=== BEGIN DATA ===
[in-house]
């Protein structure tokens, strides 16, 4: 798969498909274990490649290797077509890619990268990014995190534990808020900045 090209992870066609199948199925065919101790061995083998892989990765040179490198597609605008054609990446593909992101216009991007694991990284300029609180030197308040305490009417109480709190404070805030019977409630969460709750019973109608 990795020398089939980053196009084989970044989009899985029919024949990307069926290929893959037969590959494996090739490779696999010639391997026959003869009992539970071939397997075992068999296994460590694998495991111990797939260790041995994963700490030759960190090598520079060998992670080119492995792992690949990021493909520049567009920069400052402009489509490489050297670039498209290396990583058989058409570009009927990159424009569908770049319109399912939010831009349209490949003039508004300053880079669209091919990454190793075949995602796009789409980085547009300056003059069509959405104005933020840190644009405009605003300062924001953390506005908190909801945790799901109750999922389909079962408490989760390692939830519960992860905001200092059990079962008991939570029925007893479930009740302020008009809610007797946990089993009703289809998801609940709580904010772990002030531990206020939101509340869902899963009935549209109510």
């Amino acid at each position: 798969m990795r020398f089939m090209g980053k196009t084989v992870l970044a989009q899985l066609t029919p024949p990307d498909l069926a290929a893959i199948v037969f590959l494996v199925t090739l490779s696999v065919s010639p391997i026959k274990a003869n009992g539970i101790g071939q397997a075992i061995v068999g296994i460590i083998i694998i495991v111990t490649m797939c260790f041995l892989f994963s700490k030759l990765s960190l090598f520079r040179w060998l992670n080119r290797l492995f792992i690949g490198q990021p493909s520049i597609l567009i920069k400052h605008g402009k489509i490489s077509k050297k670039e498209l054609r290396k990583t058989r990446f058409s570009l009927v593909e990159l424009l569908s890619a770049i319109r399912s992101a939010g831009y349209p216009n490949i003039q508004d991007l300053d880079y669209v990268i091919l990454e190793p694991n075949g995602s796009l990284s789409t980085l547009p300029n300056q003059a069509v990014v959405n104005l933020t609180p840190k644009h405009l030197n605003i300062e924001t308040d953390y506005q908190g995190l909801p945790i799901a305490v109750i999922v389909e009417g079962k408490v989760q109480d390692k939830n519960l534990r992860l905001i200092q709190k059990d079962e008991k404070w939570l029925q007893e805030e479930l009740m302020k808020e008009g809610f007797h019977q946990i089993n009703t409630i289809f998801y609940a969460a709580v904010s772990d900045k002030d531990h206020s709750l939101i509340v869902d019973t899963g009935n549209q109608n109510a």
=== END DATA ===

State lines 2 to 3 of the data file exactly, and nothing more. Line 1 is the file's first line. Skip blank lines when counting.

């Protein structure tokens, strides 16, 4: 798969498909274990490649290797077509890619990268990014995190534990808020900045 090209992870066609199948199925065919101790061995083998892989990765040179490198597609605008054609990446593909992101216009991007694991990284300029609180030197308040305490009417109480709190404070805030019977409630969460709750019973109608 990795020398089939980053196009084989970044989009899985029919024949990307069926290929893959037969590959494996090739490779696999010639391997026959003869009992539970071939397997075992068999296994460590694998495991111990797939260790041995994963700490030759960190090598520079060998992670080119492995792992690949990021493909520049567009920069400052402009489509490489050297670039498209290396990583058989058409570009009927990159424009569908770049319109399912939010831009349209490949003039508004300053880079669209091919990454190793075949995602796009789409980085547009300056003059069509959405104005933020840190644009405009605003300062924001953390506005908190909801945790799901109750999922389909079962408490989760390692939830519960992860905001200092059990079962008991939570029925007893479930009740302020008009809610007797946990089993009703289809998801609940709580904010772990002030531990206020939101509340869902899963009935549209109510």
């Amino acid at each position: 798969m990795r020398f089939m090209g980053k196009t084989v992870l970044a989009q899985l066609t029919p024949p990307d498909l069926a290929a893959i199948v037969f590959l494996v199925t090739l490779s696999v065919s010639p391997i026959k274990a003869n009992g539970i101790g071939q397997a075992i061995v068999g296994i460590i083998i694998i495991v111990t490649m797939c260790f041995l892989f994963s700490k030759l990765s960190l090598f520079r040179w060998l992670n080119r290797l492995f792992i690949g490198q990021p493909s520049i597609l567009i920069k400052h605008g402009k489509i490489s077509k050297k670039e498209l054609r290396k990583t058989r990446f058409s570009l009927v593909e990159l424009l569908s890619a770049i319109r399912s992101a939010g831009y349209p216009n490949i003039q508004d991007l300053d880079y669209v990268i091919l990454e190793p694991n075949g995602s796009l990284s789409t980085l547009p300029n300056q003059a069509v990014v959405n104005l933020t609180p840190k644009h405009l030197n605003i300062e924001t308040d953390y506005q908190g995190l909801p945790i799901a305490v109750i999922v389909e009417g079962k408490v989760q109480d390692k939830n519960l534990r992860l905001i200092q709190k059990d079962e008991k404070w939570l029925q007893e805030e479930l009740m302020k808020e008009g809610f007797h019977q946990i089993n009703t409630i289809f998801y609940a969460a709580v904010s772990d900045k002030d531990h206020s709750l939101i509340v869902d019973t899963g009935n549209q109608n109510a």